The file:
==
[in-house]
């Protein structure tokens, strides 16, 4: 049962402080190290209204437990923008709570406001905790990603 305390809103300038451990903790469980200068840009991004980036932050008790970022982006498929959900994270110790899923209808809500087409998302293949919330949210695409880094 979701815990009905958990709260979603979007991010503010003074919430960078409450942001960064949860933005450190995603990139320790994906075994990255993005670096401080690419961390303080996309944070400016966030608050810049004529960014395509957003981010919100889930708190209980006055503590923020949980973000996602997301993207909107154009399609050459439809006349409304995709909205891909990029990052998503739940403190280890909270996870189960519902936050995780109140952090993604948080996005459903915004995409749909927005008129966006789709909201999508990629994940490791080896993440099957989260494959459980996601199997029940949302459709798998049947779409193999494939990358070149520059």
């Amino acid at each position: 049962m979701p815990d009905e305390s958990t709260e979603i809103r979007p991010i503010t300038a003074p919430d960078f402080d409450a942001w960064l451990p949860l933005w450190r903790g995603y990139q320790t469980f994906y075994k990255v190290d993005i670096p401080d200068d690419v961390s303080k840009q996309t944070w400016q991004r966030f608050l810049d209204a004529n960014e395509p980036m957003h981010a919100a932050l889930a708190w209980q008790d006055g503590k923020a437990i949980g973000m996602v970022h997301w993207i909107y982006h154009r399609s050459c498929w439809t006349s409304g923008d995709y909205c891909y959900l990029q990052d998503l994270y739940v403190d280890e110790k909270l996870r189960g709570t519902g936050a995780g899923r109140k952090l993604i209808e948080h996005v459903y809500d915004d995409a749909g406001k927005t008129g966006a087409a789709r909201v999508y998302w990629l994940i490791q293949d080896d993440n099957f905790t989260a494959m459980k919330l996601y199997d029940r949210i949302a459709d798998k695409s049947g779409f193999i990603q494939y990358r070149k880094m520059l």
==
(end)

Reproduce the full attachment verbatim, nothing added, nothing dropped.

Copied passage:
[in-house]
């Protein structure tokens, strides 16, 4: 049962402080190290209204437990923008709570406001905790990603 305390809103300038451990903790469980200068840009991004980036932050008790970022982006498929959900994270110790899923209808809500087409998302293949919330949210695409880094 979701815990009905958990709260979603979007991010503010003074919430960078409450942001960064949860933005450190995603990139320790994906075994990255993005670096401080690419961390303080996309944070400016966030608050810049004529960014395509957003981010919100889930708190209980006055503590923020949980973000996602997301993207909107154009399609050459439809006349409304995709909205891909990029990052998503739940403190280890909270996870189960519902936050995780109140952090993604948080996005459903915004995409749909927005008129966006789709909201999508990629994940490791080896993440099957989260494959459980996601199997029940949302459709798998049947779409193999494939990358070149520059």
């Amino acid at each position: 049962m979701p815990d009905e305390s958990t709260e979603i809103r979007p991010i503010t300038a003074p919430d960078f402080d409450a942001w960064l451990p949860l933005w450190r903790g995603y990139q320790t469980f994906y075994k990255v190290d993005i670096p401080d200068d690419v961390s303080k840009q996309t944070w400016q991004r966030f608050l810049d209204a004529n960014e395509p980036m957003h981010a919100a932050l889930a708190w209980q008790d006055g503590k923020a437990i949980g973000m996602v970022h997301w993207i909107y982006h154009r399609s050459c498929w439809t006349s409304g923008d995709y909205c891909y959900l990029q990052d998503l994270y739940v403190d280890e110790k909270l996870r189960g709570t519902g936050a995780g899923r109140k952090l993604i209808e948080h996005v459903y809500d915004d995409a749909g406001k927005t008129g966006a087409a789709r909201v999508y998302w990629l994940i490791q293949d080896d993440n099957f905790t989260a494959m459980k919330l996601y199997d029940r949210i949302a459709d798998k695409s049947g779409f193999i990603q494939y990358r070149k880094m520059l």